I’m watching with interest today a post written my my friend Danny Brown yesterday about a fake Twitter site. You can go read the post, and the comments if you like (WARNING: some of the comments contain some off-colour language).

This isn’t a post about the fake Twitter site, and it’s not a post about the silly comments it generated from the fake-Twitter site creators and their friends. This is a post about you.

In his post, Danny asks a very pertinent question – what if suddenly, someone took over your personal or professional brand (or your client’s) and started posing on social networks, saying all the wrong things, treating people badly or spreading untruths about you and your brand?

Think about it. You’ve worked for months, maybe a year or more, on creating a “social media” marketing strategy for your client. (Forget that you shoudn’t be creating marketing strategies focused on only social media, but that’s another post.) Then one day, a few Google searches reveal that someone is trying to damage you or your client through a fake ID, or a fake site. As Danny points out in his post, it would be pretty easy to do with the kind of thing the fake Twitter site was doing (it’s since been shut down, but that’s another story too).

The smart marketers are building contingency and damage control plans into their media strategies to counteract these kinds of threats. I’m not too worried about them. But the whole idea’s got me thinking on an even larger scale.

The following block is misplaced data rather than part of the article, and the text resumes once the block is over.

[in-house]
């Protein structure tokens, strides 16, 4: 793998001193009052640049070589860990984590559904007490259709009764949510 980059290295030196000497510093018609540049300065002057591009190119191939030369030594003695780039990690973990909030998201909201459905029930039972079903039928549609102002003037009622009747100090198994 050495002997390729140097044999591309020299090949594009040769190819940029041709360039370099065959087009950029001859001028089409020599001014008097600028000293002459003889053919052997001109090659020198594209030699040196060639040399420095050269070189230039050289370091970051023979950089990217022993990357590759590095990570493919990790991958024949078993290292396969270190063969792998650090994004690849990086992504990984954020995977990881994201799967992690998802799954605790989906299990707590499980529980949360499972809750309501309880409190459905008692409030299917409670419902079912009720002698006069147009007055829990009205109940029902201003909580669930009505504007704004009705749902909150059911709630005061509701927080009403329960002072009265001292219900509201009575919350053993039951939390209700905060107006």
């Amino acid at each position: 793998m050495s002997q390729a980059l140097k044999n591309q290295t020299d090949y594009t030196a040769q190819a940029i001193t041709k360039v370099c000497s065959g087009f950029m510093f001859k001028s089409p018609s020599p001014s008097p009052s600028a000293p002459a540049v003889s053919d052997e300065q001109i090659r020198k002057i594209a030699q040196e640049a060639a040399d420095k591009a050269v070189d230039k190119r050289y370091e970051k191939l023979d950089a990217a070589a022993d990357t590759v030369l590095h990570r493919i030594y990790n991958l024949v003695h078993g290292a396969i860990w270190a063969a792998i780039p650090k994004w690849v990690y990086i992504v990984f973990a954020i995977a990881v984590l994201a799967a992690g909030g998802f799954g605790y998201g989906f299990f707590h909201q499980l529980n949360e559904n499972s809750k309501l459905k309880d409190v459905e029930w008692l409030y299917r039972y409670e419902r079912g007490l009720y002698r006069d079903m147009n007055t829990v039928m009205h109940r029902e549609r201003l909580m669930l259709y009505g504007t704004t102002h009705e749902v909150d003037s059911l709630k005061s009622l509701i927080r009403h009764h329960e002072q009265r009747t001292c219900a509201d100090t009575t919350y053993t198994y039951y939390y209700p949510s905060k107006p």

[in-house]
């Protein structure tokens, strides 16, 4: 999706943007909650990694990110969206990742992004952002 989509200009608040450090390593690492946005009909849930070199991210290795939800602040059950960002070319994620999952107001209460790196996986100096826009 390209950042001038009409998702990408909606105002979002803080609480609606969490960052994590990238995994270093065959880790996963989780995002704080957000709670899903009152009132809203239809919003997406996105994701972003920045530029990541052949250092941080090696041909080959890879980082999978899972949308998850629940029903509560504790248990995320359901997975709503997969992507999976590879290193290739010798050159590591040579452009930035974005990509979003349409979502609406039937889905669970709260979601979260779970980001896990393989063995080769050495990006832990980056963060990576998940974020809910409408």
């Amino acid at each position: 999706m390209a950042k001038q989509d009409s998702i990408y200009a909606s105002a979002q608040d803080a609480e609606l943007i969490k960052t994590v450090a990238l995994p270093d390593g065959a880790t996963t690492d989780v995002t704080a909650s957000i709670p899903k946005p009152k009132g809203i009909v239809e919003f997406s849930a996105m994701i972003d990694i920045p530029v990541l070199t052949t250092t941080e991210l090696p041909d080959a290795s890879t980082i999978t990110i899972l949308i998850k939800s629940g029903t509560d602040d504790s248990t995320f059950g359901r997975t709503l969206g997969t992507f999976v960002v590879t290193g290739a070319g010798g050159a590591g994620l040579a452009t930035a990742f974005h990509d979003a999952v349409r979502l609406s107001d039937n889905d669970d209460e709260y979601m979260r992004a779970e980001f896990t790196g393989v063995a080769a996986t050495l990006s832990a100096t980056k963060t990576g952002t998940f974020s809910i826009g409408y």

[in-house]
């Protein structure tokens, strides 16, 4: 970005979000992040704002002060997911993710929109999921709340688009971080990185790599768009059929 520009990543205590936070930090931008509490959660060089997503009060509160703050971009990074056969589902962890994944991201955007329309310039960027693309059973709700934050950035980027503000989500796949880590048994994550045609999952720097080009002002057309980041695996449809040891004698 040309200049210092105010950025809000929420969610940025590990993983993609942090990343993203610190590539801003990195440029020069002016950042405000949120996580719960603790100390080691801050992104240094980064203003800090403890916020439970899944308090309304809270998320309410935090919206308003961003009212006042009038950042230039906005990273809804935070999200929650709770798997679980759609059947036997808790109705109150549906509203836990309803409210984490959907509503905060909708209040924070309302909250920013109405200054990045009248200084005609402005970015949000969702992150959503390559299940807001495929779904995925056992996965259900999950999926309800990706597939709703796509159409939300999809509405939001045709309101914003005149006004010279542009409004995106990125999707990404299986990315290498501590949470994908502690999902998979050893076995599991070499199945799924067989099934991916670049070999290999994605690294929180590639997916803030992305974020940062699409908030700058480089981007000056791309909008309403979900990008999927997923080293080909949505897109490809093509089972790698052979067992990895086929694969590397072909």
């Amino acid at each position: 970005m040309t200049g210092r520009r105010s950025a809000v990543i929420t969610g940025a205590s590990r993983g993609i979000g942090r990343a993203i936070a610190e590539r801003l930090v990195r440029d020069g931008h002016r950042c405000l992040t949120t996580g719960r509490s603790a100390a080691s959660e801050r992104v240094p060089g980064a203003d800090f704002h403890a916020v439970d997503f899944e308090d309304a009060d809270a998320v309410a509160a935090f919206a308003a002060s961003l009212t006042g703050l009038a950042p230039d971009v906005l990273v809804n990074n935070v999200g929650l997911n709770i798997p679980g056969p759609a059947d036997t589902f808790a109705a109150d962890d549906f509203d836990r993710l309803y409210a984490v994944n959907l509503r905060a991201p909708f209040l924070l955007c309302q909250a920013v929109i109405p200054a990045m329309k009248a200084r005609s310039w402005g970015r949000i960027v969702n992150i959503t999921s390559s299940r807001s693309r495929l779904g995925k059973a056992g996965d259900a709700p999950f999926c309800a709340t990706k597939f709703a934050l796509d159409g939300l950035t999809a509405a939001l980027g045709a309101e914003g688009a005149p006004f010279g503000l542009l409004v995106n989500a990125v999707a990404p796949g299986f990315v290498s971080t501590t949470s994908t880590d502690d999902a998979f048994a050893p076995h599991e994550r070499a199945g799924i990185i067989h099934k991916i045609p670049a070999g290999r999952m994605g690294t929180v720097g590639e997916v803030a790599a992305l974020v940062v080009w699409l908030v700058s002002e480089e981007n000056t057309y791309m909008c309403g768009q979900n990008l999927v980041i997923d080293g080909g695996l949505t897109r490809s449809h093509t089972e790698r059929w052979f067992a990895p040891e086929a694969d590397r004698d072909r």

Forget impostors. What if suddenly, Twitter was gone? Or Facebook? Ning? WordPress? Sure, it’s unlikely these tools will just disappear. But what if?

Companies, agencies and individuals are putting thousands of dollars, hundreds of hours, and a ton of blood, sweat and tears into building their marketing strategies around a bunch of free tools, created by a bunch of people they don’t know. What strikes me is that people put all their faith into the tools without a second thought, but when it comes to each other, it’s about building trust and relationships over the long term. Shouldn’t we be subjecting the social media tools we’re using to the same kind of scrutiny to which we subject each other?

Why do we have so much faith that these tools are even going to be around next week, let alone next year? Who is to say that they don’t crumple under their own weight, get eaten up by some giant corporation, or simply, that something better comes along? All of these things are happening now – yet people still continue to focus all their efforts around the tools.

So what’s the solution? How do we stop relying so much on these tools and get on to the real work? Well, the good news is you don’t have to hire some fancy consultant to figure it out, because I’m going to let you in on a little secret.

Social media is not about the tools.